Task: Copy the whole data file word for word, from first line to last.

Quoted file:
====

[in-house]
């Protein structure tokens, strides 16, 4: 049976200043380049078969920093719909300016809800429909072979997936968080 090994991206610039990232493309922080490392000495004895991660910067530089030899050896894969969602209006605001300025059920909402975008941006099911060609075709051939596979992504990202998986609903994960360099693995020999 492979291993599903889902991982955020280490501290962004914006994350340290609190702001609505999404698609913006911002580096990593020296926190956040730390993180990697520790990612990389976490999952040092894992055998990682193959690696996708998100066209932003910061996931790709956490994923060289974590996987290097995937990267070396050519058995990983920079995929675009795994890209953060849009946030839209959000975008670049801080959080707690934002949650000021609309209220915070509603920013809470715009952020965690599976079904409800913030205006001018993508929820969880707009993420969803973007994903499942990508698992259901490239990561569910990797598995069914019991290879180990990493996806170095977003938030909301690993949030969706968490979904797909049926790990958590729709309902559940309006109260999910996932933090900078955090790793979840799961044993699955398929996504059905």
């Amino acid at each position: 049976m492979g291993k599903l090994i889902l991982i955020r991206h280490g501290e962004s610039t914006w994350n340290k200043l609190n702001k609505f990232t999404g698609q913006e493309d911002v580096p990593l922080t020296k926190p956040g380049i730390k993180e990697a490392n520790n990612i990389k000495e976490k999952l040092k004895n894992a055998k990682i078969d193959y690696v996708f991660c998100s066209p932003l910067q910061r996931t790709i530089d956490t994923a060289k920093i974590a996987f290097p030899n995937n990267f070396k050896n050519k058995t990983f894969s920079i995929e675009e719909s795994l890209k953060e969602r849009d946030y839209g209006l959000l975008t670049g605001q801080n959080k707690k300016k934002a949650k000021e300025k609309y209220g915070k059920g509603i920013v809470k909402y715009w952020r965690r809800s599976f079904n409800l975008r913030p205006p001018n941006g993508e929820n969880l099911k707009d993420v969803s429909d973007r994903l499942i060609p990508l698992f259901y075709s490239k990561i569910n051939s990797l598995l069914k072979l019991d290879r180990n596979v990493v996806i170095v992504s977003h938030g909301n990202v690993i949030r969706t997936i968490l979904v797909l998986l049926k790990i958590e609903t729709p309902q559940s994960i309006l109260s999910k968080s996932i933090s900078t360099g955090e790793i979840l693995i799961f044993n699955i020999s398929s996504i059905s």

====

[in-house]
């Protein structure tokens, strides 16, 4: 049976200043380049078969920093719909300016809800429909072979997936968080 090994991206610039990232493309922080490392000495004895991660910067530089030899050896894969969602209006605001300025059920909402975008941006099911060609075709051939596979992504990202998986609903994960360099693995020999 492979291993599903889902991982955020280490501290962004914006994350340290609190702001609505999404698609913006911002580096990593020296926190956040730390993180990697520790990612990389976490999952040092894992055998990682193959690696996708998100066209932003910061996931790709956490994923060289974590996987290097995937990267070396050519058995990983920079995929675009795994890209953060849009946030839209959000975008670049801080959080707690934002949650000021609309209220915070509603920013809470715009952020965690599976079904409800913030205006001018993508929820969880707009993420969803973007994903499942990508698992259901490239990561569910990797598995069914019991290879180990990493996806170095977003938030909301690993949030969706968490979904797909049926790990958590729709309902559940309006109260999910996932933090900078955090790793979840799961044993699955398929996504059905």
């Amino acid at each position: 049976m492979g291993k599903l090994i889902l991982i955020r991206h280490g501290e962004s610039t914006w994350n340290k200043l609190n702001k609505f990232t999404g698609q913006e493309d911002v580096p990593l922080t020296k926190p956040g380049i730390k993180e990697a490392n520790n990612i990389k000495e976490k999952l040092k004895n894992a055998k990682i078969d193959y690696v996708f991660c998100s066209p932003l910067q910061r996931t790709i530089d956490t994923a060289k920093i974590a996987f290097p030899n995937n990267f070396k050896n050519k058995t990983f894969s920079i995929e675009e719909s795994l890209k953060e969602r849009d946030y839209g209006l959000l975008t670049g605001q801080n959080k707690k300016k934002a949650k000021e300025k609309y209220g915070k059920g509603i920013v809470k909402y715009w952020r965690r809800s599976f079904n409800l975008r913030p205006p001018n941006g993508e929820n969880l099911k707009d993420v969803s429909d973007r994903l499942i060609p990508l698992f259901y075709s490239k990561i569910n051939s990797l598995l069914k072979l019991d290879r180990n596979v990493v996806i170095v992504s977003h938030g909301n990202v690993i949030r969706t997936i968490l979904v797909l998986l049926k790990i958590e609903t729709p309902q559940s994960i309006l109260s999910k968080s996932i933090s900078t360099g955090e790793i979840l693995i799961f044993n699955i020999s398929s996504i059905s």